But the basics of your job, you have to get done no matter what. A robbery in front of a police station should be as embarrassing to a cop as healthcare.gov not launching if you are a software developer. A police station is too visible for this to happen.

  • I live in the neighborhood, and was really disappointed to see there was a robbery at gunpoint at 8th and Sheridan last Sunday at 8:30 am. Overall I think we have a nice community, and appreciate that neighbors look out for each other. I don’t know if these robberies are people who live here (like that shooting that happened outside CVS a couple of months ago) or outsiders coming in to rob. But it is disturbing.

  • I have serious questions as to whether or not the Fourth District can handle the crime level. I’m not saying it’s the Commander. He seems good at relating to the community, but is he achieving results? The public is fed up with community meetings. We need results. It’s likely more a lack of resources. Not necessarily more beat cops, but the need for more detectives, investigators or a special unit to specifically address the gang/crew issue.
    This robbery in front of the police station tells me that criminals may have no fear of the police. Why is that? I’m beyond frustrated and have almost given up.

    • “This robbery in front of the police station tells me that criminals may have no fear of the police. Why is that?”

      You’ve got a DC cop telling you why in this very comment section. It’s not rocket science.

      You are getting “mugged by reality.” Now, the police are lying low because they know they will be scapegoated if they actually try to protect you and something goes wrong. You have no fall-back position. Checkmate.

      • Hmmm.. by your theory crime just began earlier this year when small pockets of the population began calling for better policing. In reality, the police have benefited from widespread public support and hero worship forever. If that’s all they needed to prevent crime, there never would’ve been any. Just like criticizing your country does not mean you are anti-American, calling for police accountability does not mean you are anti-police.

  • I had a minor fender bender recently. As the other driver and I were discussing the issue with the officer, several “youth” rounded the corner on foot. One (the leader) began rapping a song about killing cops. You may disagree with cops. But there are very few jobs where you have to deal with people that will kill you.

    More recently, I was in Congress Heights. An officer was sitting in his car while 15-20 female “youth” were fighting. I asked the cop why he wouldn’t step in. He told me point blank that he was ordered not to intervene unless someone is getting severely injured. So I asked him, how would he know and couldn’t one punch or kick kill someone? He basically told me orders are orders. So he sat there while the girls fought themselves out.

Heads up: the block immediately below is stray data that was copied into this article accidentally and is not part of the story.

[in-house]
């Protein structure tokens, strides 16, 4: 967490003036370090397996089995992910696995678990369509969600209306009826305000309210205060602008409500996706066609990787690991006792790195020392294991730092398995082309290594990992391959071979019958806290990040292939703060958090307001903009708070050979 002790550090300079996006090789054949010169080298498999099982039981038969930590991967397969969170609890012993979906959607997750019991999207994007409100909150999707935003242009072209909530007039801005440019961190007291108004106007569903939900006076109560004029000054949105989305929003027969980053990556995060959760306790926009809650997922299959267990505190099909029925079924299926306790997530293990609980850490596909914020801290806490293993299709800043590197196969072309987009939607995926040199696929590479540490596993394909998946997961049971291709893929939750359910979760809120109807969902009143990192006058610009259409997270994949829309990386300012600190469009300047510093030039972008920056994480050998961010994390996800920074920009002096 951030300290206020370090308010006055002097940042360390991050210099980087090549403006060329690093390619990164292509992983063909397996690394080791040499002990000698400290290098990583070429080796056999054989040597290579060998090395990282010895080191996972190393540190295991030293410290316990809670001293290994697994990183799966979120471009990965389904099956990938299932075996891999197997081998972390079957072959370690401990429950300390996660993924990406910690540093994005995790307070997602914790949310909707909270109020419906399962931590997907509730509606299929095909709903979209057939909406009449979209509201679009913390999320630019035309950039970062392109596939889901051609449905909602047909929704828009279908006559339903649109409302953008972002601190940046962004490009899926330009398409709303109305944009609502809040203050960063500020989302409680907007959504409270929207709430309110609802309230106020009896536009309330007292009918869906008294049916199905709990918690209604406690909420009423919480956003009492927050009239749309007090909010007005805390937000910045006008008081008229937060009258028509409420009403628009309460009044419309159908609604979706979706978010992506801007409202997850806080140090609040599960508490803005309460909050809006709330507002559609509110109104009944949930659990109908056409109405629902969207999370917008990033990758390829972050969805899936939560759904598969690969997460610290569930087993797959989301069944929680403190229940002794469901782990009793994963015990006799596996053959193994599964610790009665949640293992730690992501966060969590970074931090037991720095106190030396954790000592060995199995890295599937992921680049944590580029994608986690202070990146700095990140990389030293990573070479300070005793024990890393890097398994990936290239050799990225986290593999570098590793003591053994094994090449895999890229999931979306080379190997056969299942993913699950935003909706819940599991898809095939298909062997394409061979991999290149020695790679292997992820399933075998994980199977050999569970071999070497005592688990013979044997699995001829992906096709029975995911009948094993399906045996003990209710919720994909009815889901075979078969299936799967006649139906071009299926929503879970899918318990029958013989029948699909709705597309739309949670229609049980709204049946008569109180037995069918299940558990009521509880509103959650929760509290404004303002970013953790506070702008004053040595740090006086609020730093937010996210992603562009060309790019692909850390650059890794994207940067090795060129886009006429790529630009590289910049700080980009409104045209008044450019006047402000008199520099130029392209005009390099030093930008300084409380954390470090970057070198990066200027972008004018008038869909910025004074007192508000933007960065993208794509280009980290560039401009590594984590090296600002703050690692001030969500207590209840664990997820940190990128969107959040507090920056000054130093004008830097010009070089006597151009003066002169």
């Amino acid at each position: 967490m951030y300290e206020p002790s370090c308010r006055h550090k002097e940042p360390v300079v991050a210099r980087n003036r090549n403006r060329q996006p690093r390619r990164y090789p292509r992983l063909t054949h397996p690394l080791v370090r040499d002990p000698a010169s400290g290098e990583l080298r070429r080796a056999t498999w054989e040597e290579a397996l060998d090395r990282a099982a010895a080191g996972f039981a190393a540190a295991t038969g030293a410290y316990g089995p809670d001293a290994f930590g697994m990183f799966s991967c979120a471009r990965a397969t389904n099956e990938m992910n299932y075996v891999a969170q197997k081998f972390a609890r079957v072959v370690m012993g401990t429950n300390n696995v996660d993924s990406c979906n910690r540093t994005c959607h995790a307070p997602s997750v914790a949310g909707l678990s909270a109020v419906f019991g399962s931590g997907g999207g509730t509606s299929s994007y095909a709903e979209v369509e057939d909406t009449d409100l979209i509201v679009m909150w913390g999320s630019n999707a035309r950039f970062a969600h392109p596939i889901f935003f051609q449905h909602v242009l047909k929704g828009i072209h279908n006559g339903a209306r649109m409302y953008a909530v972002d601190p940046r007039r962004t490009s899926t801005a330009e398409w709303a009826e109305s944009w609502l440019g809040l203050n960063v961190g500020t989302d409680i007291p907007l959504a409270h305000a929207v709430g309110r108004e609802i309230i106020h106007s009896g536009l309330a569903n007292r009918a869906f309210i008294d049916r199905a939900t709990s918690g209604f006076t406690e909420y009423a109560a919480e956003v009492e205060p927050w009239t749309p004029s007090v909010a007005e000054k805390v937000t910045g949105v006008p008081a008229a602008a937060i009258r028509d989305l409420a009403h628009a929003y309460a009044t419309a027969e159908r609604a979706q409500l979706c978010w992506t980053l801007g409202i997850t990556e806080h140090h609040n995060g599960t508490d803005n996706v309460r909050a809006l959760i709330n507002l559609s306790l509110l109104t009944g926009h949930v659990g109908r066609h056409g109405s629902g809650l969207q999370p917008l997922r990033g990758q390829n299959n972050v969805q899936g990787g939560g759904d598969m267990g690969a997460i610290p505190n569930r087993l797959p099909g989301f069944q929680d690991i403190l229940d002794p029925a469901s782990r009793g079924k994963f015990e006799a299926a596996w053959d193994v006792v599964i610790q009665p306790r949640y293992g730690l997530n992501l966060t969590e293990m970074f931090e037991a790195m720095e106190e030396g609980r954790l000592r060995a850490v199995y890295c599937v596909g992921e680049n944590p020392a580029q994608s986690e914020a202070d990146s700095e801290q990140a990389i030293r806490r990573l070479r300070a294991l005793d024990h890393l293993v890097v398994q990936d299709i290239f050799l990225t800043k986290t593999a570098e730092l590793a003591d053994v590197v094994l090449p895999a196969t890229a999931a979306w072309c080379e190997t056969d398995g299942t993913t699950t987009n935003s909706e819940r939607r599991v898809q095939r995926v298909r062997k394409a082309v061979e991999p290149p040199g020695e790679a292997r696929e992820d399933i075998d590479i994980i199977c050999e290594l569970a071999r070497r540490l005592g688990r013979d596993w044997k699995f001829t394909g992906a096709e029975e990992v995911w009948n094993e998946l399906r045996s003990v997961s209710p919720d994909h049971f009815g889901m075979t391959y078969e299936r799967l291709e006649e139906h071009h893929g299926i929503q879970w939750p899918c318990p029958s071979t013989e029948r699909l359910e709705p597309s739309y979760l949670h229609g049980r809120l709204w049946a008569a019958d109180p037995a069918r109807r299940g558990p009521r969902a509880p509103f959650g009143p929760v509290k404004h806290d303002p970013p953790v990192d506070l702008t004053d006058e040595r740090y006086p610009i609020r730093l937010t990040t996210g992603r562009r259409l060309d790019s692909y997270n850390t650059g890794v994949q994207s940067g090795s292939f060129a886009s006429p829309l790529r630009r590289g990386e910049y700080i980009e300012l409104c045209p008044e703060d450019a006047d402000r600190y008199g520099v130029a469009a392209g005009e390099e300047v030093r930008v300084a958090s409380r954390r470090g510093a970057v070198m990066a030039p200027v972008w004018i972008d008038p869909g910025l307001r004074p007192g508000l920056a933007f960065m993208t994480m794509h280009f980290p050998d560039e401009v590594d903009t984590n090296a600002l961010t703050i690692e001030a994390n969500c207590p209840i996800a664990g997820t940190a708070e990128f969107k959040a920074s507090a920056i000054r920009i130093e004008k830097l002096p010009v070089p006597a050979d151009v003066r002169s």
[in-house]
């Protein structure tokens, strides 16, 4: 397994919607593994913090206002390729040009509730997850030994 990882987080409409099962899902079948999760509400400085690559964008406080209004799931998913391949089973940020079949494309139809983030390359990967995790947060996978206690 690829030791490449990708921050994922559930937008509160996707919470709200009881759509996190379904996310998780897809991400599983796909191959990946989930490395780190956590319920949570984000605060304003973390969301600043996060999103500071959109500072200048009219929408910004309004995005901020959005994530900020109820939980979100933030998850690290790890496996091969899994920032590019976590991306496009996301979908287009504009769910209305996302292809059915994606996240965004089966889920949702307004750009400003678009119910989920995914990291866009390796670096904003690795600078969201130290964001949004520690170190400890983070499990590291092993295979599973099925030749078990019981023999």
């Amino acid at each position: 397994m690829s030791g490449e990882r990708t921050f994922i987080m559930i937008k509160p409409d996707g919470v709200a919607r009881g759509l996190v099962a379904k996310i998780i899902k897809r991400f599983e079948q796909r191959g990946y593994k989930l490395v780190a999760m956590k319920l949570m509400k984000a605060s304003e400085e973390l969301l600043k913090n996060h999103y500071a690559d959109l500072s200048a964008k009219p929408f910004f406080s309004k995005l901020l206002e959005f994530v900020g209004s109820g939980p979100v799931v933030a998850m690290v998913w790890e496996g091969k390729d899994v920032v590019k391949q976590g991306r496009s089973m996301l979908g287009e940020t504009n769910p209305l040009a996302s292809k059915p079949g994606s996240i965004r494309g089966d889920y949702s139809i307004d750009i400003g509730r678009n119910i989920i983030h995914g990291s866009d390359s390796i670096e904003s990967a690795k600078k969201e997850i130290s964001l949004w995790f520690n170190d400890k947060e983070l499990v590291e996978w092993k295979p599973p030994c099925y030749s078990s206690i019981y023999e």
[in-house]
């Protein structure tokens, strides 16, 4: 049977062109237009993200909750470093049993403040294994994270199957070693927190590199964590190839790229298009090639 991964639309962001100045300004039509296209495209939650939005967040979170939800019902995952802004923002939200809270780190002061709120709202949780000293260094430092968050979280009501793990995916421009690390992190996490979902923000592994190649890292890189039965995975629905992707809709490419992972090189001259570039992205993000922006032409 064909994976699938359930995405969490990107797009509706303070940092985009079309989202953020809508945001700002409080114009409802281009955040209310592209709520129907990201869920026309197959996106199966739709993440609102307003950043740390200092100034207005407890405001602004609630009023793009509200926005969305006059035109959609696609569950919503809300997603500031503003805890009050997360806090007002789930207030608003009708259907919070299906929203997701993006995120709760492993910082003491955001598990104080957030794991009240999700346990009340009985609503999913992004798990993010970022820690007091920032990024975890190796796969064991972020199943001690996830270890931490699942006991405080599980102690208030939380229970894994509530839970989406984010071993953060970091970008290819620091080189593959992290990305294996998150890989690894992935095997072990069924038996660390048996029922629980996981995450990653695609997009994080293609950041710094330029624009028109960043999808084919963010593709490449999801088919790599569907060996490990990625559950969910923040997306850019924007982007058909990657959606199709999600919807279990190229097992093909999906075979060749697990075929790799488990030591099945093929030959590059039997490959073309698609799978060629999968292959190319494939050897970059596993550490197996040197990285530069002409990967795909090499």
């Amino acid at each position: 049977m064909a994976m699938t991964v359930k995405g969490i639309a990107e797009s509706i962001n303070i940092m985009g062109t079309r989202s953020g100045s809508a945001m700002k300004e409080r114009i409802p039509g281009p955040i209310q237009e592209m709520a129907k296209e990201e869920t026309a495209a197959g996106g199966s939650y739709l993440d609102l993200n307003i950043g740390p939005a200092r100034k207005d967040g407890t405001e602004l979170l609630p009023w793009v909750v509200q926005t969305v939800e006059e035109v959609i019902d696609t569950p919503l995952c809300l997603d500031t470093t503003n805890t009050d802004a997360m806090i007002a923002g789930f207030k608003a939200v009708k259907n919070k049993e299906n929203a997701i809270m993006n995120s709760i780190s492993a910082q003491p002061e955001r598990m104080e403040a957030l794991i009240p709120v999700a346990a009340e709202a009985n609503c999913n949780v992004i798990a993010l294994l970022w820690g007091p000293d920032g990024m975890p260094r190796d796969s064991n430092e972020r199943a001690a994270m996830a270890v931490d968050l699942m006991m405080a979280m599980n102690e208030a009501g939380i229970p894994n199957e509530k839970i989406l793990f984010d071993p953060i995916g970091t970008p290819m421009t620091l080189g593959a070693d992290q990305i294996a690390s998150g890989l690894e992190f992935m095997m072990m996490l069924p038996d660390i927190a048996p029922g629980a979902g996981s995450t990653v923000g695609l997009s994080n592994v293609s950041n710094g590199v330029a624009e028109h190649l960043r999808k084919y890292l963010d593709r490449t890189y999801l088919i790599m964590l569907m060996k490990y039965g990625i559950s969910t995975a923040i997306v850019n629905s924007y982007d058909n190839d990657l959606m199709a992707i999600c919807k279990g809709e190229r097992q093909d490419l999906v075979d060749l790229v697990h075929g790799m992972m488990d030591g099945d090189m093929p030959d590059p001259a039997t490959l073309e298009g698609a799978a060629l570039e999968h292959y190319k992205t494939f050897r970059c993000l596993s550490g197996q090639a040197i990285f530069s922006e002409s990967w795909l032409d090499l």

• Who is making these policies – let off-road motorcycle gangs run rampant across the city, let youth gangs control blocks and shoot up the place, don’t intervene in large street brawls? Is it the Mayor? The Police Chief? Senior Brass? District Commanders? Sergeants? The City Council? Us? It seems the real MPD policy of tolerating deviant behavior leads to real violent crimes almost every time. Odd they shut down a bar for not reporting one act of customer violence, but they openly admit tolerating real crimes in broad daylight in the middle of our communities.

      • I’ve heard in the past that the policy with the dirt bikes/off road vehicles is to not chase because the people on the bikes would “bait” officers into chases in the past, and it becomes very dangerous to have high speed chases going on all the time.

        Not sure I agree with that, but that is what I’ve heard at MPD meetings in the past.

  • Blaming the cops for the complete lack of control, decency and morals of violent criminals is almost as distressing as the criminal acts themselves. Such foolhardy blindness.

  • I think the answer lies with the city council. Vote the fools out who don’t want to change the laws and get rid of stupid policy to ensure that the police are allowed to actually do their job. The problem is the people who are making these policy’s and the court system who just wants to slap people on the hand who are violent criminals. Tell the city council, by voting out the fools.

  • petworthnews

    According to 4D Commander Manlapaz, this robbery did NOT occur in front of 4D headquarters on Georgia Ave. The incident involved a taxi driver being robbed on 7th and Quackenbos NW, and he drove over to 4D District Headquarters to report the robbery.

    Cmdr. Manlapaz sent an email to the MPD-4D listserv on May 29th:
    “The victim drove his cab to the 4th District Station to report the offense, it occurred at 7th and Quackenbos NW. 4D Cmdr. Wil Manlapaz”

  • Gary, you seem like a smart enough fella’. Do yourself a favor, never cite or quote Rolling Stone as a place of fact to support your argument. Does more harm than good.